Switching gears a bit, I'll be focusing on some of the minutemen statues in the area.
The first and arguably most famous statue is the minuteman statue at the Concord North Bridge. According to the Minuteman National Park discussion, the statue is not of Isaac Davis. The Park says: [I]t represents a (generic) farmer who leaves his plow and picks up his musket to defend his land and liberty. However, when French was researching the statue, he did make sketches of some of the descendants of Isaac Davis of Acton (killed at the Bridge).
However, according to a number of authorities (and local tradition), it is generally understood to be a statue of Captain Isaac Davis of Acton. As he was among the first to fall at the Bridge, after leading the Acton Minutemen at the head of assembled troops, Davis's courage and leadership certainly merited recognition.
This statue was sculpted by then-Concord resident, Daniel Chester French. An Exeter, New Hampshire, native, French came to Concord to study sculpting. In 1872, the Concord town meeting commissioned the statue for the centennial celebration in the next April. French was given the honor to create the art work - his very first statue of this size. He worked on the monument for two years.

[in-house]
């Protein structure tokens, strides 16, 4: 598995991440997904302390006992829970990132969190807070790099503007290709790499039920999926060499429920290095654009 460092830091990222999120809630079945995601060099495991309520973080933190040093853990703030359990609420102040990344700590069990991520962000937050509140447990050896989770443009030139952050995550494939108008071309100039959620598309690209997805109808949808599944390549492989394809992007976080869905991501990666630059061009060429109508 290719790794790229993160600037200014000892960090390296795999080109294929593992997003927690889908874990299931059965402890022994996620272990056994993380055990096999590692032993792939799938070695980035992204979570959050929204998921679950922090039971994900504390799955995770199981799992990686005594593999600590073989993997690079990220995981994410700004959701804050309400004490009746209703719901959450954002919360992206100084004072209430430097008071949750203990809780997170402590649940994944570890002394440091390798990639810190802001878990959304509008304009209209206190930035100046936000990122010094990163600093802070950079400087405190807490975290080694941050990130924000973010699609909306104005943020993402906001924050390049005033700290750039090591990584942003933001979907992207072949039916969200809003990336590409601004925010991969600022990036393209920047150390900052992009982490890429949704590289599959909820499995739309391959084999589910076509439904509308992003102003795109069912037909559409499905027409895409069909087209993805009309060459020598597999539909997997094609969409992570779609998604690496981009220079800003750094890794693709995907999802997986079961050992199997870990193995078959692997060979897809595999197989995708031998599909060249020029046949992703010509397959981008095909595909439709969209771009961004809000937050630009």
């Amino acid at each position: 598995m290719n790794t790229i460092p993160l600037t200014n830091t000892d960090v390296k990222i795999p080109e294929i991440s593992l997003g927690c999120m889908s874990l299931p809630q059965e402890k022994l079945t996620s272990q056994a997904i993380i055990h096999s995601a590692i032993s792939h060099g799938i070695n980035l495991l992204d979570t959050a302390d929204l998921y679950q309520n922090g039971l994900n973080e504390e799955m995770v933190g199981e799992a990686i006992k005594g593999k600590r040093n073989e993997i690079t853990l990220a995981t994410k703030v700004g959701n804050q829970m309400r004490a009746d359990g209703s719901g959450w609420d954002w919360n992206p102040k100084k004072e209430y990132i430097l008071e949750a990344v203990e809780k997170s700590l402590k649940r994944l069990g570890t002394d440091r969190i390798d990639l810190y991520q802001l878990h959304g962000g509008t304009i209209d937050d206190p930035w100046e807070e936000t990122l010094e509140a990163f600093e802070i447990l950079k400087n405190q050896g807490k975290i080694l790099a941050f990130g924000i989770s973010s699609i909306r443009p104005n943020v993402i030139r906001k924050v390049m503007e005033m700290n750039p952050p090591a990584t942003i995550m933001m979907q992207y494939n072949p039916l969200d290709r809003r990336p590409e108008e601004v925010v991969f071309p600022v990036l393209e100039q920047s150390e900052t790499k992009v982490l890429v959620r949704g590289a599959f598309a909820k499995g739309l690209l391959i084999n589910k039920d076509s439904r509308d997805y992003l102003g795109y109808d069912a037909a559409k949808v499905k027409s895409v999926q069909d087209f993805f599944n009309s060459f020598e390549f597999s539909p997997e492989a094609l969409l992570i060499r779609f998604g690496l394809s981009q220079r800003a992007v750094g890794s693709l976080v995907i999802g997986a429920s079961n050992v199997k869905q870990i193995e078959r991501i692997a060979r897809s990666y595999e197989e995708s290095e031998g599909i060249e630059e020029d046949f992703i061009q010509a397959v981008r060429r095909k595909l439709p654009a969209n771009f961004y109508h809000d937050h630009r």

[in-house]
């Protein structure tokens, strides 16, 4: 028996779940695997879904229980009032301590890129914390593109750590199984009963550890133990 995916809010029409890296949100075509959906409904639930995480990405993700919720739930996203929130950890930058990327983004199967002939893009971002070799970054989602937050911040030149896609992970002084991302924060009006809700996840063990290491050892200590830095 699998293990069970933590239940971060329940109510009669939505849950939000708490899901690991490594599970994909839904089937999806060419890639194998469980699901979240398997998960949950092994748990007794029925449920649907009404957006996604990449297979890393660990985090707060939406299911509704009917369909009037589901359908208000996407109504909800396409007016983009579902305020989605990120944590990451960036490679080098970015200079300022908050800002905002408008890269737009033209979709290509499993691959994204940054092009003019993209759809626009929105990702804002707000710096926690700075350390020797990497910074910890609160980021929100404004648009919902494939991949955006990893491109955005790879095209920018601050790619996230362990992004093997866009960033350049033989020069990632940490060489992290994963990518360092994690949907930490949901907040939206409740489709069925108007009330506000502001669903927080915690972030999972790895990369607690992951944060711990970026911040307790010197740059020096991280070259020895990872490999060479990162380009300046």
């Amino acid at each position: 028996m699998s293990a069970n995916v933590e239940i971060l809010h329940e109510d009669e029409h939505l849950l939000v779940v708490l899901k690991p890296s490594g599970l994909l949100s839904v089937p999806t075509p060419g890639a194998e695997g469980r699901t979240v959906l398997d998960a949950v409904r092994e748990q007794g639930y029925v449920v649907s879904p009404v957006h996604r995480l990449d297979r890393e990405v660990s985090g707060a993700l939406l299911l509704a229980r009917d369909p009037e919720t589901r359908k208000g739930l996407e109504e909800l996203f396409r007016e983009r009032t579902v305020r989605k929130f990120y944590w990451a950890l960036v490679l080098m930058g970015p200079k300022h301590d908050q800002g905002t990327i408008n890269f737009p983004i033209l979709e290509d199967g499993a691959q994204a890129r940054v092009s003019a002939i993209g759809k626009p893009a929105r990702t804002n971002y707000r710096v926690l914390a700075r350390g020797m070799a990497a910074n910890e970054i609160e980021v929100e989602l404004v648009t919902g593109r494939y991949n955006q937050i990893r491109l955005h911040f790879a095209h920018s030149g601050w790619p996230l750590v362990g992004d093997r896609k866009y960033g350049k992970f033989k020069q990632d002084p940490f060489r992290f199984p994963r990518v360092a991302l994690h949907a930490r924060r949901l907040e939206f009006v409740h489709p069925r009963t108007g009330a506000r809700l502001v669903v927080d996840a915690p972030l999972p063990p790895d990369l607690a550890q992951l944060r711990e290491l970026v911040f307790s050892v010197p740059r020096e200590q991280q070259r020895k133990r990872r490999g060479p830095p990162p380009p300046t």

The statue was unvieled on April 18, 1875, before an assembly of townspeople and honored guests, including President Ulysses S. Grant and Ralph Waldo Emerson. The statue was very well received as it signaled a romantic realism that was new to American art. French did not attend the unveiling as he was in Europe.
As one can readily see, with an open shirt and rolled up sleeves, this minutemen is ready to fight in the weather of mid-May - not the 40+ degree of the weather on April 19, 1775. But romance has its purpose as well.
The statue includes a plough, signifying that it was farmers who left their fields to fight for their country. Of course, Isaac Davis was a blacksmith, not a farmer. Somewhat interestingly, a later statue of a minuteman created by H.H. Kitson for the town of Framingham did have an anvil next to the patriot.
The Concord Minuteman statue is one of the more well-known symbols of the Commonwealth. That was evidenced recently by the inclusion of the statue on the Massachusetts state quarter issued by the United States Mint in 2000.
The statue also serves as the symbol for the National Guard.
Daniel Chester French went on to sculpt many notable statues across the country, most notably the figure of the seated Abraham Lincoln at the Lincoln Memorial in Washington, D.C. French's life and works are commemorated at his summer home, Chesterwood, in Stockbridge, Massachusetts. Chester's final resting place is in the Sleepy Hollow Cemetary in Concord, Massachusetts, not far from his statue of "The Minuteman".
This statue may be seen just across the North Bridge at the Minuteman National Park in Concord. Parking is readily available.
4 years ago